Which two systems does the CCC use?

Sympathetic (increases HR) and Parasympathetic Nervous System (decreases HR)

56

Which nerve is used to speed up HR?

Accelerator Nerve

57

Which nerve is used to slow down HR?

Decelerator or vagus nerve

58

What are the names of the control types from the 321 rule?

Neural-Intrinsic-Hormonal

59

Name the receptors involved in detecting change to inform the CCC.

Proprioceptors, Thermoreceptors, Baroreceptors, Chemoreceptors.

60

What are the two aspects of intrinsic control?

Temperature and Starling's Law

61

How does temperature impact directly on HR?

Increases firing rate of the SA node, increases speed of nerve impulses.

62

According to Starling's Law, what happens if venous return increases?

Increased SV and Q

63

What is the hormone involved in hormonal control of the heart?

Adrenaline from the adrenal gland

64

What is the impact of adrenaline on the heart?

Increased SA node firing rate, increased strength of ventricular contraction.

65

Which nervous system overrides the other to regulate HR?

The parasympathetic nervous system overrides the sympathetic to slow down HR.

66

What does VE stand for?

Minute ventilation (L/MIN)

67

What is minute ventilation?

The volume of air inspired or expired for one minute (L/MIN)

68

At rest what is VE?

7.5L/MIN

69

What can VE reach during exercise?

200L/MIN

70

How do you calculate VE?

VE = TV x f

71

What is TV?

Tidal volume (volume of air inspired per breath)

72

How much is an average TV at rest?

500ml

73

How much is TV during sub-max exercise?

3L

74

How much is TV during maximal exercise?

4L

75

What is breathing frequency (f) during rest?

12-15

76

What is breathing frequency (f) during exercise?

50-60

77

What are baroreceptors known as during the respiratory system?

Stretch receptors

78

What do baroreceptors detect in the respiratory system?

Stretch of the alveolar wall

79

What are the two centres in the RCC?

Inspiratory and expiratory centres

80

What is the acronym to remember breathing mechanics?

MMVPA

81

What does MMVPA stand for?

Muscles Movement Volume Pressure Air

82

What muscles are involved in inspiration at rest?

External intercostal muscles

83

What muscles are involved in inspiration during exercise?

Scalenes, Sternocleidomastoid.

84

What muscles are involved in expiration during exercise?

Internal Intercostal muscles, Rectus Abdominus, Diaphragm, Obliques.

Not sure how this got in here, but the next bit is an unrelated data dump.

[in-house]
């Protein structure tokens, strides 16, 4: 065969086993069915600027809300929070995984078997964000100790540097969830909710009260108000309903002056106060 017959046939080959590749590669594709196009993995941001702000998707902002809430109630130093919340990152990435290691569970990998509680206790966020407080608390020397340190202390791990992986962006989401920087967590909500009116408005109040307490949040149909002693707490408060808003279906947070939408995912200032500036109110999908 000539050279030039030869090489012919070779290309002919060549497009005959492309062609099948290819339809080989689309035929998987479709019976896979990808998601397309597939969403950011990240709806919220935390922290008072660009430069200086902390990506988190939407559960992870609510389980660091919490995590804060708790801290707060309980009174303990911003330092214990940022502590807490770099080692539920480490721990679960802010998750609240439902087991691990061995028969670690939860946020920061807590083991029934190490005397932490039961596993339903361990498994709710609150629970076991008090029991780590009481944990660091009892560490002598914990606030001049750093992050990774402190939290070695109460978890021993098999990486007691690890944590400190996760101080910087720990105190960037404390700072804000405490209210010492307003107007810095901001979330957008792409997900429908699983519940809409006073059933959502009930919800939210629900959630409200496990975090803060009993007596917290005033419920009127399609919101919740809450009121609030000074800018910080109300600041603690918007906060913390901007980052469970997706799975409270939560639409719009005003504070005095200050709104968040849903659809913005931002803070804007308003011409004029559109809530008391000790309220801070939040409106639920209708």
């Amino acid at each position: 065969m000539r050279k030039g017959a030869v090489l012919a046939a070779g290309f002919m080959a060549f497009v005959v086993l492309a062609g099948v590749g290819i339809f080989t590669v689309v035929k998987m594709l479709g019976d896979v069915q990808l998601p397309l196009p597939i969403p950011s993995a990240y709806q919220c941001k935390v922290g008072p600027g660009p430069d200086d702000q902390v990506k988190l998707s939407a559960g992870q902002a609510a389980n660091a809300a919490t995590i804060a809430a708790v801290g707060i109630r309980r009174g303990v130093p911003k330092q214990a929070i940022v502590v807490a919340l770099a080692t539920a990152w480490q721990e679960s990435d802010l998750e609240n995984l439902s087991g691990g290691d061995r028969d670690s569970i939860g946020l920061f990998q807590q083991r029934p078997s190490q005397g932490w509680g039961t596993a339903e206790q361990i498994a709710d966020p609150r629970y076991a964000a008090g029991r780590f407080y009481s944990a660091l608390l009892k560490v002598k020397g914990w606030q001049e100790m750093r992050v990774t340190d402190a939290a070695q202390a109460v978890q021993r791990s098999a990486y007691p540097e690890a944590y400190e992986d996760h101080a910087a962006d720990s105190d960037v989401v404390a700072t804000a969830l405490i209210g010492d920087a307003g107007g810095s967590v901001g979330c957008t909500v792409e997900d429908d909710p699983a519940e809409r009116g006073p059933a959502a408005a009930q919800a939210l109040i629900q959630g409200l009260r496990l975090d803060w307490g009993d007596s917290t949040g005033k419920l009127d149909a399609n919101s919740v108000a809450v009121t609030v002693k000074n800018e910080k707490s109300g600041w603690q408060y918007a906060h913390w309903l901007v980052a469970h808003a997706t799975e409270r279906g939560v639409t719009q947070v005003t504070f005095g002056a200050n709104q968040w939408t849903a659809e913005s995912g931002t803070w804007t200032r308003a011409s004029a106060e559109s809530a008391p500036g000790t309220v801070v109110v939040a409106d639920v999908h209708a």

85

What is the name of the space where the air rushes in and out of?

Thoracic Cavity

86

When discussing inspiration and expiration during EXERCISE, what PHRASE must you use in an exam answer?

more than at rest

87

Which nerve sends electrical impulses to the intercostal muscles?

Intercostal nerve

88

Which nerve sends electrical impulses to the diaphragm?

Phrenic nerve

89

What are the main macronutrients?

Protein, Fats, Carbohydrates

90

What are the main micronutrients?

Vitamins, Minerals

91

What percentages are the recommended amount of macronutrients?

Carbohydrates 55%
Protein 15%
Fat 30%

92

What are proteins made up of?

Amino Acids

93

What are the two main types of fats?

Saturated and Unsaturated

94

What are the two types of cholesterol?

High Density Lipoproteins (HDLs) and Low Density Lipoproteins (LDLs)

95

What is the good type of cholesterol?

HDLs

96

What is the recommended daily allowance of calories for a woman?

1940kcal/day

97

What is the recommended daily allowance of calories for a men?

2550kcal/day

98

How do you calculate energy balance?

Energy balance = Energy intake - Energy expenditure

99

What does MET stand for?

Metabolic Equivalent Task

100

How many METS is resting equivalent to?

1 MET

101

In terms of energy expenditure, how many calories is 1 MET equal to.

1 MET = 1kcal per kg per hour.

102

Identify the principles of training.

Moderation, Reversibility, Specificity, Progression, Overload, Variation

103

What are the principles of overload?

Frequency Intensity Time

104

What are the three cycles that make up a periodised training programme?

Macrocycle, Mesocycle, Microcycle

105

How long is a microcycle?

1-3 weeks

106

How long is a mesocycle?

1-4 months

107

How long is a macrocycle?

Usually one whole season eg. 1 year

108

What are the training phases of periodisation?

Preparatory general, Preparatory specific, Competition, Transition.

109

What are the purposes of periodisation?

Organising training, peaking at the right time, avoiding injury and burnout.

110

What is tapering?

Reducing training volume or intensity prior to competition to ensure the performer is ready.